Our Vision

A people with hearts on fire, loving God, walking with Jesus and led by the Spirit

Oxted: St Mary

Tandridge Deanery

A parish within the Oxted Team Ministry


Church Lane
Surrey RH8 9LJ

Location map

Parish website

External photo

Sunday Services

8.00am Eucharist (1928)
10.00am Sung Eucharist
(with Junior Church & crèche)

Facilities: Disabled access, toilets, crèche, induction loop, Sunday School, Youth Group, large print books

Further details of all Sunday and weekday services and activities may be obtained from the parish contacts


Tradition: Modern Catholic
Local Ecumenical Partnership with Roman Catholic and URC

Population (2001 census): 4,620
Urban Priority Area: No

Introduction to parish

A modern liberal all-age Church trying to meet the needs of its community, worshipping in an ancient and much loved building. Part of a Local Ecumenical Project bringing churches together for worship and service. Serving the community with a Church Junior School and organizations for all ages.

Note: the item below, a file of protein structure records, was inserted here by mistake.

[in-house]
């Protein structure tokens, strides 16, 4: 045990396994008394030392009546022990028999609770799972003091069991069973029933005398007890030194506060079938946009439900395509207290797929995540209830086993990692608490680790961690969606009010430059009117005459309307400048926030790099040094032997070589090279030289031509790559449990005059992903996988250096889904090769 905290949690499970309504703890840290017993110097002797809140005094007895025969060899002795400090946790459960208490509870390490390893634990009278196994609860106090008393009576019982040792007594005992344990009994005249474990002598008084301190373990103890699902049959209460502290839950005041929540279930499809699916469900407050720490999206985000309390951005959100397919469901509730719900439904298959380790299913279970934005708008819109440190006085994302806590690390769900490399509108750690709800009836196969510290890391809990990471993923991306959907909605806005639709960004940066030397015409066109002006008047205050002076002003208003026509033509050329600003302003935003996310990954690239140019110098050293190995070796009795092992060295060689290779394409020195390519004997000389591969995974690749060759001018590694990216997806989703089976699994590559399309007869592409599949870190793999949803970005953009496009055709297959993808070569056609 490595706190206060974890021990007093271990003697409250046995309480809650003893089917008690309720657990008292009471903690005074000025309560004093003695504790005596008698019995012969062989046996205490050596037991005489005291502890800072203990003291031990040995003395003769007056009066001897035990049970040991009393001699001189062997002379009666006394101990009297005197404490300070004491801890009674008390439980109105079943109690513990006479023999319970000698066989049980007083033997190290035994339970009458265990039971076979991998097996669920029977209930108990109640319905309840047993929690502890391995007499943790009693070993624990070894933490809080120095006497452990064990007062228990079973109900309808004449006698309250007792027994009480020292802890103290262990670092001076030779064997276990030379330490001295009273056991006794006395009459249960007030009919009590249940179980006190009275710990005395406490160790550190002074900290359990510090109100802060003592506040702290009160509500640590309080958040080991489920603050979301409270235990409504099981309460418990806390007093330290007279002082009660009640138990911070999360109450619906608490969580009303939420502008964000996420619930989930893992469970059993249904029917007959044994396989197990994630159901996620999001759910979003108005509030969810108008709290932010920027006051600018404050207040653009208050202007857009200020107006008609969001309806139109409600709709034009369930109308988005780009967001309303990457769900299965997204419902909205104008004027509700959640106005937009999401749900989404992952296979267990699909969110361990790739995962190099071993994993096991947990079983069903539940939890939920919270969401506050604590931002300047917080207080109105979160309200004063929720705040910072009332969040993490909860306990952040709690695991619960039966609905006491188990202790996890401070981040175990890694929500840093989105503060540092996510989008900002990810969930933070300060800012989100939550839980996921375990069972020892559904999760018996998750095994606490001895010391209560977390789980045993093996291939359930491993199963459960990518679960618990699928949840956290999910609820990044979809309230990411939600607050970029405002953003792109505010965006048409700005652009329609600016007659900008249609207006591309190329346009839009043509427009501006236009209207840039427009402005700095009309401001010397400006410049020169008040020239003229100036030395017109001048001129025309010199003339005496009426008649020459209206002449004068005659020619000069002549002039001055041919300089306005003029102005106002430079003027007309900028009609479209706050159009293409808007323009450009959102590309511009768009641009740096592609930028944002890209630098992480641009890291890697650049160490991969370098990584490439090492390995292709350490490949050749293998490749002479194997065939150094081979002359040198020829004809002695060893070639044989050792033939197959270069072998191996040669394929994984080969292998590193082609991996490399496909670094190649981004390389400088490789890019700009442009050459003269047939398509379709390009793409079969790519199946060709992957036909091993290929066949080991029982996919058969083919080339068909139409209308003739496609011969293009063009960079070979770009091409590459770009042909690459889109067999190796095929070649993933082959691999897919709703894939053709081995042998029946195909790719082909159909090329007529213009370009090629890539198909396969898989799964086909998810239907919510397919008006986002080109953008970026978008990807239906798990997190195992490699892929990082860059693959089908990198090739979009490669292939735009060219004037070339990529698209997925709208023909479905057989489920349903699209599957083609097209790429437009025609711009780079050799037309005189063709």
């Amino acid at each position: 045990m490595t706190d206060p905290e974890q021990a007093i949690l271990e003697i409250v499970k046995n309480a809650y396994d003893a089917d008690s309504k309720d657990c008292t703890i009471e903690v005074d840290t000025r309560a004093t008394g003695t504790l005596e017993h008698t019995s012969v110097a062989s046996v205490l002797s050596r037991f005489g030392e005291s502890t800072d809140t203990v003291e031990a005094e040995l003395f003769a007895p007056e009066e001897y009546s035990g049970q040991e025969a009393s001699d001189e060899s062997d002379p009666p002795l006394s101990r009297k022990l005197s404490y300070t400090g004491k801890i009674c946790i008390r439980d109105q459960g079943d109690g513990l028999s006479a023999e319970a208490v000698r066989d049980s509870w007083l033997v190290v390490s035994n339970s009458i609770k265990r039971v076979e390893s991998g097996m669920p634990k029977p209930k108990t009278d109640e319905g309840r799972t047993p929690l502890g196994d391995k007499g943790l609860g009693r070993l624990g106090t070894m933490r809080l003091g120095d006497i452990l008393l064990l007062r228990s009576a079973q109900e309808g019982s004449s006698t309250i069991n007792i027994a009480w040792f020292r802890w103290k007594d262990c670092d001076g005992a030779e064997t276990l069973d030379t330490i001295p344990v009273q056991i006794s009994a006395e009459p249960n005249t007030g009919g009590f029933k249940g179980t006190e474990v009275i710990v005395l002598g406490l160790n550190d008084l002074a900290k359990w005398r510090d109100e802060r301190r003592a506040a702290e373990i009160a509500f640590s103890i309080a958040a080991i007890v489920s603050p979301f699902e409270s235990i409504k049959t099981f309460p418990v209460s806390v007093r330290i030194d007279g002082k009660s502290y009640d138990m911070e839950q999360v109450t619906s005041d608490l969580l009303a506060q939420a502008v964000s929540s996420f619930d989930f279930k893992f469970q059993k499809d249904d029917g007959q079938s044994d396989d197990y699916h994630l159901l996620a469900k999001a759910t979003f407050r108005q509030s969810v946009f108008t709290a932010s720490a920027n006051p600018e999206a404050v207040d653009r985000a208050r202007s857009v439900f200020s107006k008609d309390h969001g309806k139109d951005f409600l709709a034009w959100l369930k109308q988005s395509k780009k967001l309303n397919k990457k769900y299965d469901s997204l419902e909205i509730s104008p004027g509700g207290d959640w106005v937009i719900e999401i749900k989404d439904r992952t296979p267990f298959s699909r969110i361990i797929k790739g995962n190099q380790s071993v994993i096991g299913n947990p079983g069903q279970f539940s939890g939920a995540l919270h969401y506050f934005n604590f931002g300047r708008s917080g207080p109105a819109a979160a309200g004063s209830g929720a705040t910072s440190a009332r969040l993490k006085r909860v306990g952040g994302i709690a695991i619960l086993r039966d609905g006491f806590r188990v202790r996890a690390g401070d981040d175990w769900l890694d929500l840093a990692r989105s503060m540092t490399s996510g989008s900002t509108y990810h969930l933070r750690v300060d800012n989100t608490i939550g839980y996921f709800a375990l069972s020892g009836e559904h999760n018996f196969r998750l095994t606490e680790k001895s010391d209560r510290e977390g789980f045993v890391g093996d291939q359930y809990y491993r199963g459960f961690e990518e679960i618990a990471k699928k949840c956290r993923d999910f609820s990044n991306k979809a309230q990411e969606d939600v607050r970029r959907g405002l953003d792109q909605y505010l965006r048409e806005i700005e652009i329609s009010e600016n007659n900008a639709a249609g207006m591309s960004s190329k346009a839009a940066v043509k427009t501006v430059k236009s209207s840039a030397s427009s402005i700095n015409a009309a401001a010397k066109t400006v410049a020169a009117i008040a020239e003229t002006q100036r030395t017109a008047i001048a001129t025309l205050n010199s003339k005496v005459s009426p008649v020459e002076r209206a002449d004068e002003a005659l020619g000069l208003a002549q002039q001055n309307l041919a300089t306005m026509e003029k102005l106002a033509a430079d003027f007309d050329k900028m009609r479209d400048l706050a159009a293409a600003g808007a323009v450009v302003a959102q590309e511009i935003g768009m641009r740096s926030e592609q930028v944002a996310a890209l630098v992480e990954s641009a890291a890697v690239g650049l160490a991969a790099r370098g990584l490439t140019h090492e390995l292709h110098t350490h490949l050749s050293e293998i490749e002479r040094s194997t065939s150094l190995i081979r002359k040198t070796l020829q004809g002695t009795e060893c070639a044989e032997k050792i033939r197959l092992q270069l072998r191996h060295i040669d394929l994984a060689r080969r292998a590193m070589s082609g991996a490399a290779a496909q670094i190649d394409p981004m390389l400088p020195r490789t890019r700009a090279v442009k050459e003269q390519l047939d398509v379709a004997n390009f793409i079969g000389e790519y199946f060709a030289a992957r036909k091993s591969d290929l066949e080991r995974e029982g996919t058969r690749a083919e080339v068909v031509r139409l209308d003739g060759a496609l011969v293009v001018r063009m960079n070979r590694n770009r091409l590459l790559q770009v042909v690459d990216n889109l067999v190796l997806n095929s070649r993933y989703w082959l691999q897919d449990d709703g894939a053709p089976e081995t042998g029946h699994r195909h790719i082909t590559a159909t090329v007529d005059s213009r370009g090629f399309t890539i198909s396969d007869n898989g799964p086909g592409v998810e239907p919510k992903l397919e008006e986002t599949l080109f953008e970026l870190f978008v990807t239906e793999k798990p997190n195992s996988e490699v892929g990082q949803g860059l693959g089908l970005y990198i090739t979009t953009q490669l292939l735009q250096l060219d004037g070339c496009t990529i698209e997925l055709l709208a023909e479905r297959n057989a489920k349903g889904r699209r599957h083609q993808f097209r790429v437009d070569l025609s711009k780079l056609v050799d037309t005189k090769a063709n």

Details of Church

Internal photoBuilt: 12th century
Listing: grade 1

The original building is lost in the mists of time. It has been claimed that an early inscription bore the date 1040AD, but successive re-buildings have unfortunately removed almost all traces of the first Saxon structure. The only remaining signs appear to be at the base of the tower and in the nave. The Domesday Book simply stated "At Ac-Stede (the Place of the Oaks) there is a Church", and on this evidence the parish, like so many others, celebrated its novo-centenary in 1986.

There is however little doubt that the church proper was built in the mid-12th century. Only the ground stage of the tower and portions of the nave walls remain from that original building. Later in the 12th century the aisles and the upper stages of the tower were added, and the chancel was rebuilt in the mid-13th century. The next two centuries saw the aisles widened and their main walls raised; new windows throughout the chancel, new arcades and heightened walls in the nave. Subsequent changes came with the restorations after fire damage of 1637 and 1719 (the latter, and possibly both, due to lightning strikes); and the restoration and additions of the 1870s. The main materials are iron-stone and sand-stone.